Objective: To determine the effect of gastroretentive gabapentin (G-GR) and describe relationships among pain quality, pain impact, and overall-improvement scores in patients with postherpetic neuralgia (PHN).
Methods: Analyses of integrated data from two Phase 3 studies in which PHN patients received once-daily G-GR 1,800 mg (n = 356) or placebo (n = 363). Neuropathic pain scale (NPS) and brief pain inventory (BPI) were completed at baseline and Week 10; patients' global impression of change (PGIC) at Week 10. Regression analyses described relationships among changes in the NPS, BPI, and PGIC scores.
Results: Compared with placebo, G-GR patients had significant reductions from baseline in individual NPS measures except cold pain (P < 0.05); composite NPS scores (P ≤ 0.003); BPI pain scores (P < 0.05); three individual (mood, sleep, and enjoyment of life) and the average of BPI interference scores (P < 0.05). Clinically significant improvements in BPI interference scores (except walking ability) were positively correlated with reductions in BPI and NPS pain (except dull and cold pain), and with improvements on the PGIC. Reductions in pain qualities at Week 2, especially in NPS pain intensity, were significant (P ≤ 0.0001) predictors of improvements in three BPI interference scores, total NPS score, and PGIC.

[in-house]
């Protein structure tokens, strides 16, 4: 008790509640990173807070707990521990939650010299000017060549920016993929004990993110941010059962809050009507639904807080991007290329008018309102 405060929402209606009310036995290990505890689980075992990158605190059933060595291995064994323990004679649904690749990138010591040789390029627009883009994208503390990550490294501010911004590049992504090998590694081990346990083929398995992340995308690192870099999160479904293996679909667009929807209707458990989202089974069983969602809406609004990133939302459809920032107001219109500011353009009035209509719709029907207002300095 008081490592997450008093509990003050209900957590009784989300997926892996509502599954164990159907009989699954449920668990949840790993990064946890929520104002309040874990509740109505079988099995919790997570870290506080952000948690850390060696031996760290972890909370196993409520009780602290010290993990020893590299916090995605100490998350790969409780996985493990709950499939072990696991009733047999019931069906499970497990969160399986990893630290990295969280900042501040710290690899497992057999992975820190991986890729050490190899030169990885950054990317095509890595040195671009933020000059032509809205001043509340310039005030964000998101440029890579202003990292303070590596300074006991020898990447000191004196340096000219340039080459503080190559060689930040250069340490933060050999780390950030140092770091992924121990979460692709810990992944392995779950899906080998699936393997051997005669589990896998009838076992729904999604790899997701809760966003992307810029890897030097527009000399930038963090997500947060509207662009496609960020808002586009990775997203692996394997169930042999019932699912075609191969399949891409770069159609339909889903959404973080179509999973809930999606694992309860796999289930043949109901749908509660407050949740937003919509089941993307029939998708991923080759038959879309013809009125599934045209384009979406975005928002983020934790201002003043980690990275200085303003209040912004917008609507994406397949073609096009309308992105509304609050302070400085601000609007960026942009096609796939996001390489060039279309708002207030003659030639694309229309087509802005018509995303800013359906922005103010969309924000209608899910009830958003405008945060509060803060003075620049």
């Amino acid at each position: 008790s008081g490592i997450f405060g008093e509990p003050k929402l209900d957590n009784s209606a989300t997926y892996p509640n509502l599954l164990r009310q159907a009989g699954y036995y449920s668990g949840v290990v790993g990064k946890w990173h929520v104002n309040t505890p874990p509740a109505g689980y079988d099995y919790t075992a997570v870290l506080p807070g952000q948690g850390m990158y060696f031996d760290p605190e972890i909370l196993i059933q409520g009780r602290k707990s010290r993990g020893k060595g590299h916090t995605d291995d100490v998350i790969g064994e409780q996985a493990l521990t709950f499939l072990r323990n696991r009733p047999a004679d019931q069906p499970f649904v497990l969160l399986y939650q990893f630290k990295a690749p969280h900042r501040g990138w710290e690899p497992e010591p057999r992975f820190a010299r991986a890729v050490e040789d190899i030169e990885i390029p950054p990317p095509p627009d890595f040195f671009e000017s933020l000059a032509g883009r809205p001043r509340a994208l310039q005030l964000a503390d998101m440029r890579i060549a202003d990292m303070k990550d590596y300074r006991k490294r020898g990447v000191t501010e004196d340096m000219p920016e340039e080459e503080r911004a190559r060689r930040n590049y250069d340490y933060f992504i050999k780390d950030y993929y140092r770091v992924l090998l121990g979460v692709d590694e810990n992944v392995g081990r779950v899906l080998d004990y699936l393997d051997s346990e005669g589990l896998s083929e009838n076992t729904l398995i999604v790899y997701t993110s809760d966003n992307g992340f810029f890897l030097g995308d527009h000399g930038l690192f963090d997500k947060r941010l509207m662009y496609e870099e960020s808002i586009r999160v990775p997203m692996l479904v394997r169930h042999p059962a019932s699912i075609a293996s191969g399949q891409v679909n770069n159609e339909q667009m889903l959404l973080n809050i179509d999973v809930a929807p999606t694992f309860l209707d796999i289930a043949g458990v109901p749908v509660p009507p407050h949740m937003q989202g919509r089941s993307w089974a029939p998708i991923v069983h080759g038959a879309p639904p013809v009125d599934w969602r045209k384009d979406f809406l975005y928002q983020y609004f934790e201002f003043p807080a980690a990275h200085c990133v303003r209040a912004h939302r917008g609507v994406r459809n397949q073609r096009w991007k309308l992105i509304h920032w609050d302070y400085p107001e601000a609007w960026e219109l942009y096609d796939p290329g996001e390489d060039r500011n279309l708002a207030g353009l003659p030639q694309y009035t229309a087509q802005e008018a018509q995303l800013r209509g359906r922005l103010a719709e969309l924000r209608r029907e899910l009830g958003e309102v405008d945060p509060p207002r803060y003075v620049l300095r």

Conclusions: For patients with PHN, G-GR provided significant improvements in multiple measures of pain quality and pain-related functional impairment. There was a positive correlation between pain relief and improvement in patient function, with reduction in pain intensity among predictors of improvements in patients' lives. Such comprehensive analyses give an insight into numerous factors that may contribute to better management of PHN.
Keywords: Gabapentin; Gastroretentive; Neuropathic Pain; Pain Intensity; Pain Interference; Pain Quality; Postherpetic Neuralgia; Quality of Life.
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